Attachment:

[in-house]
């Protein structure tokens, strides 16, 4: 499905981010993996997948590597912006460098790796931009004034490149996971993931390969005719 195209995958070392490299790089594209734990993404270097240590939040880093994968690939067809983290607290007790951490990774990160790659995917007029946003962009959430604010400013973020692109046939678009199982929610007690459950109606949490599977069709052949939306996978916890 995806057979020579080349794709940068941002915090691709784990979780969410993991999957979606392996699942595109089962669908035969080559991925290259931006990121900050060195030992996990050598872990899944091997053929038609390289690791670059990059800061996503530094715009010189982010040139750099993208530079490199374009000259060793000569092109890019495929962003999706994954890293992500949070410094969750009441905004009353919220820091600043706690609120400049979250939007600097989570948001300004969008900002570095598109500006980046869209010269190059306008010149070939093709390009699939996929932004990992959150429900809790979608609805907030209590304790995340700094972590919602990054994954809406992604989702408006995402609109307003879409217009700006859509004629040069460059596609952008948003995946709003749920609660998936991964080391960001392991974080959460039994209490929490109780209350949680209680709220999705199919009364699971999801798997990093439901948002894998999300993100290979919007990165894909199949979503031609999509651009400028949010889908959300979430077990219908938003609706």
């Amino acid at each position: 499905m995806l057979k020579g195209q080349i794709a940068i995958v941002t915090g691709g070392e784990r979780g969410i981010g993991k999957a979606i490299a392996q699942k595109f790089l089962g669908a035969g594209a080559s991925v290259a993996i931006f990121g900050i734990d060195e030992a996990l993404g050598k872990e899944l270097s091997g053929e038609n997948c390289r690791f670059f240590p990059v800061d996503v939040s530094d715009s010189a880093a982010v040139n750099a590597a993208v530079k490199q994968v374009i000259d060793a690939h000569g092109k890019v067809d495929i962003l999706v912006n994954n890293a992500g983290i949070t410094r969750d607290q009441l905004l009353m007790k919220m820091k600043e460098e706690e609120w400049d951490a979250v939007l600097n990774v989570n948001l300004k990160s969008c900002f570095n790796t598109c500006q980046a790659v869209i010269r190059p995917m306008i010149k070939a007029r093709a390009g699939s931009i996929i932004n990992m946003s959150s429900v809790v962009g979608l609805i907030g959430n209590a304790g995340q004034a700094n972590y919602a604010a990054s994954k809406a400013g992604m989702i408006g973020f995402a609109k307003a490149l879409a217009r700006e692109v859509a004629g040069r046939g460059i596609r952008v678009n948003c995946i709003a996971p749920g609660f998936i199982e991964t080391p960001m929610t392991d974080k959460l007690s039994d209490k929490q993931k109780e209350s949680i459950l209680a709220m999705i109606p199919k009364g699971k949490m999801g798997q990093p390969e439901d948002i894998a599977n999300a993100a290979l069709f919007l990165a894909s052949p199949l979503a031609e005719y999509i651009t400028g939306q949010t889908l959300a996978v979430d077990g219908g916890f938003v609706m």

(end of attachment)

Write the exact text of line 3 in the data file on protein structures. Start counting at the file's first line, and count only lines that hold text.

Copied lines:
């Amino acid at each position: 499905m995806l057979k020579g195209q080349i794709a940068i995958v941002t915090g691709g070392e784990r979780g969410i981010g993991k999957a979606i490299a392996q699942k595109f790089l089962g669908a035969g594209a080559s991925v290259a993996i931006f990121g900050i734990d060195e030992a996990l993404g050598k872990e899944l270097s091997g053929e038609n997948c390289r690791f670059f240590p990059v800061d996503v939040s530094d715009s010189a880093a982010v040139n750099a590597a993208v530079k490199q994968v374009i000259d060793a690939h000569g092109k890019v067809d495929i962003l999706v912006n994954n890293a992500g983290i949070t410094r969750d607290q009441l905004l009353m007790k919220m820091k600043e460098e706690e609120w400049d951490a979250v939007l600097n990774v989570n948001l300004k990160s969008c900002f570095n790796t598109c500006q980046a790659v869209i010269r190059p995917m306008i010149k070939a007029r093709a390009g699939s931009i996929i932004n990992m946003s959150s429900v809790v962009g979608l609805i907030g959430n209590a304790g995340q004034a700094n972590y919602a604010a990054s994954k809406a400013g992604m989702i408006g973020f995402a609109k307003a490149l879409a217009r700006e692109v859509a004629g040069r046939g460059i596609r952008v678009n948003c995946i709003a996971p749920g609660f998936i199982e991964t080391p960001m929610t392991d974080k959460l007690s039994d209490k929490q993931k109780e209350s949680i459950l209680a709220m999705i109606p199919k009364g699971k949490m999801g798997q990093p390969e439901d948002i894998a599977n999300a993100a290979l069709f919007l990165a894909s052949p199949l979503a031609e005719y999509i651009t400028g939306q949010t889908l959300a996978v979430d077990g219908g916890f938003v609706m």